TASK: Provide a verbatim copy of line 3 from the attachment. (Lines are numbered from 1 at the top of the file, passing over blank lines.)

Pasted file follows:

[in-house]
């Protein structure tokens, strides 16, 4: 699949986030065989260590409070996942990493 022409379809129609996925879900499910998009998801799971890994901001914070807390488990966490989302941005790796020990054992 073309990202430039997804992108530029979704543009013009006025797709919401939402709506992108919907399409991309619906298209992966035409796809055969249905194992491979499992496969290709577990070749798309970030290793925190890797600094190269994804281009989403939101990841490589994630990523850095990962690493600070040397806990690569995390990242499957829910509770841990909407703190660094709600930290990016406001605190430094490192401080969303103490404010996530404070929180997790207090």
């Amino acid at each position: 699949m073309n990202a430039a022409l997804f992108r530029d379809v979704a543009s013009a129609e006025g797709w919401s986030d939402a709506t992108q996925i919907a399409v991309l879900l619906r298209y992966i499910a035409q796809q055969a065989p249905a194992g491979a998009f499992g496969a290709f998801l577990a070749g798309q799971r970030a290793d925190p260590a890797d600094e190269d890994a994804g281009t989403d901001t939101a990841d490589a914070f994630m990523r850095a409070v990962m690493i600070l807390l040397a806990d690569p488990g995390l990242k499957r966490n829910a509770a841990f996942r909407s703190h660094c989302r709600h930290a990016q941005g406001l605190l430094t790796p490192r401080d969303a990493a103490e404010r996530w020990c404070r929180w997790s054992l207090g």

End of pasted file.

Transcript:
């Amino acid at each position: 699949m073309n990202a430039a022409l997804f992108r530029d379809v979704a543009s013009a129609e006025g797709w919401s986030d939402a709506t992108q996925i919907a399409v991309l879900l619906r298209y992966i499910a035409q796809q055969a065989p249905a194992g491979a998009f499992g496969a290709f998801l577990a070749g798309q799971r970030a290793d925190p260590a890797d600094e190269d890994a994804g281009t989403d901001t939101a990841d490589a914070f994630m990523r850095a409070v990962m690493i600070l807390l040397a806990d690569p488990g995390l990242k499957r966490n829910a509770a841990f996942r909407s703190h660094c989302r709600h930290a990016q941005g406001l605190l430094t790796p490192r401080d969303a990493a103490e404010r996530w020990c404070r929180w997790s054992l207090g």